Fitbits and other trackers are everywhere, but the study by JAMA finds that they may not help users with sustained weight loss, which has long eluded researchers.
Fitness trackers may be blockbusters for their creators—market researchers said they accounted for $1.46 billion in sales in 2015—but do they help people lose weight? A study published in JAMA this week says over the long haul, not really.
Researchers found that in a randomized controlled trial that involved overweight young adults, those who were given a fitness tracker alongside a diet and behavioral intervention had less weight loss over 2 years than the group who had the intervention without the tracker.
Study participants were 18 to 35 years old, mostly white (28.9% nonwhite), mostly women (77.2%), and had a body mass index from 25 to <40, which covers a range from just overweight to the upper limit of class 2 obesity. Of the group of 470 adults, all were put on an intensive diet and exercise program for 6 months; after that, half were given fitness trackers and half were told to self-report their diet and exercise during an extended follow-up period.
The good news is that both groups lost weight, and researchers reported overall improvements in body composition. But those in the self-reporting group lost significantly more weight: 5.9 kg, or about 13 pounds on average, compared with 3.5 kg or about 7.7 pounds for the fitness tracker group.
The device used in the study, which took place from 2010 to 2012, was worn on the upper arm—much less discreet than the Fitbits that are seen on wrists, which the authors noted. Some users have reported frustration with commercial fitness trackers, saying the calories allowed don’t match reality or they cannot keep up with the goals and get discouraged.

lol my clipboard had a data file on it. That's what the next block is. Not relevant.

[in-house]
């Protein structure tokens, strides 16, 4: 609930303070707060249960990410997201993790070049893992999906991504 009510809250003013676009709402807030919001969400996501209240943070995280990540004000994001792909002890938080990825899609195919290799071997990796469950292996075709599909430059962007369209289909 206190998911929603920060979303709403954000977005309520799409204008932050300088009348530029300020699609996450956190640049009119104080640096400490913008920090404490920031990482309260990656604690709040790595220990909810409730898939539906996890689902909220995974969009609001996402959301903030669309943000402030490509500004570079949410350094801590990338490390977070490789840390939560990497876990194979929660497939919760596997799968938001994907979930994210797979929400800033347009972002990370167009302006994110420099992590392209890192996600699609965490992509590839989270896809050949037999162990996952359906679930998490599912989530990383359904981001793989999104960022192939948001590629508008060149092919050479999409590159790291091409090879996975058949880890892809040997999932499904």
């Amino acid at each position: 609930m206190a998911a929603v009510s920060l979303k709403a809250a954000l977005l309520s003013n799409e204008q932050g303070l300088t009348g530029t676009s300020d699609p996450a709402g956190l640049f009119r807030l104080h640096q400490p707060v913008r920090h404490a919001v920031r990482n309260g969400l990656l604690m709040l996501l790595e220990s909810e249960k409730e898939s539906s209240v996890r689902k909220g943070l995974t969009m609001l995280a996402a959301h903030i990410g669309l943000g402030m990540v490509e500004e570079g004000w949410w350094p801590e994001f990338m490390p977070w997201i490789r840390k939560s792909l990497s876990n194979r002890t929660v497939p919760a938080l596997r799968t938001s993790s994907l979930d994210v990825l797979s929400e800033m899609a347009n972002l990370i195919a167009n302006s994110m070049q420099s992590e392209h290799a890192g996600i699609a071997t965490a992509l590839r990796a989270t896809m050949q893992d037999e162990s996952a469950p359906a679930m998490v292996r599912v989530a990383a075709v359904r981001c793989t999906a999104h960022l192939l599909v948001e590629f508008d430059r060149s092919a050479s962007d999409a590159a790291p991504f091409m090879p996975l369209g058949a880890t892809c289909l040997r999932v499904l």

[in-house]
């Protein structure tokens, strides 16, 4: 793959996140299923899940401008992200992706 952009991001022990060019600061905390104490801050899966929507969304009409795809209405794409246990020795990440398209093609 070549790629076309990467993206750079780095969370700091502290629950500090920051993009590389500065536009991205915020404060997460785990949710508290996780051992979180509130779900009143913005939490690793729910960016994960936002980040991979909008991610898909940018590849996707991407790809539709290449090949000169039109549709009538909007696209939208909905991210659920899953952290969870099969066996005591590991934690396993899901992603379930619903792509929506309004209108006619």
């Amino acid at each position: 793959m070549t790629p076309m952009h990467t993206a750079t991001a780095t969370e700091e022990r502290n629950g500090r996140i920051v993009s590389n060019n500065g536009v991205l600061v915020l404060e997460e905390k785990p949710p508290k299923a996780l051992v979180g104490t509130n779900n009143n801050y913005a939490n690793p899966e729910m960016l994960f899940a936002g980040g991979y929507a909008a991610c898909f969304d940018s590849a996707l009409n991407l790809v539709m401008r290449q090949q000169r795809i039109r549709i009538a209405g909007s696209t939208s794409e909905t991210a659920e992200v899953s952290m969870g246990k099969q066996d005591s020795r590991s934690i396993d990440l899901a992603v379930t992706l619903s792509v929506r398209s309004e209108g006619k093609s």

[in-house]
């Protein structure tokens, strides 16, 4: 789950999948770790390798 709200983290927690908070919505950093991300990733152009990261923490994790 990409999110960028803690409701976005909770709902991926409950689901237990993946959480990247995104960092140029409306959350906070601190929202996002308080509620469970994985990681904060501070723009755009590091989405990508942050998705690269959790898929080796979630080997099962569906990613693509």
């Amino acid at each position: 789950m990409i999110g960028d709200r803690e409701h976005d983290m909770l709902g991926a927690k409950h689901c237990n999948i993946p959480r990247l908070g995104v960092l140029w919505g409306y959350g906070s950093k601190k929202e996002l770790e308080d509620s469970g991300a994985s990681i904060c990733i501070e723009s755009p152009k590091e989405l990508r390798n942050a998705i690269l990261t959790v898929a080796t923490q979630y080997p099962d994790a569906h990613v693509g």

In the JAMA study, recommended calorie intake at baseline was 1200 calories for those who weighed 90.7 kg at the start of the study, 1500 calories for those who weighed 90.7 kg to 113.4 kg, and 1800 kg for those who weighed 113.4 kg or more. If weight loss exceeded 6% in a 4-week period or if BMI was 22 or less, calorie intake was increased. Physical activity was prescribed at 100 minutes per week, and increased at intervals until a level of 300 minutes a week was achieved.
The central challenge of any intervention, the authors stated, is sustaining weight loss over time. Study after study finds that participants initially lose weight, only to regain after the intervention ends. In this study, there were telephone contacts in months 7 to 24 and text messages twice a week to encourage participants to continue good weight loss behavior.
“Challenges remain to preventing or minimizing weight regain following initial weight loss in adults,” they wrote.
Jakicic JM, Davis KK, Rogers RJ, et al. Effect of wearable technology combined with a lifestyle intervention on long-term weight loss: the IDEA randomized clinical trial. JAMA. 2016;316(11):1161-1171. doi:10.1001/jama.2016.12858.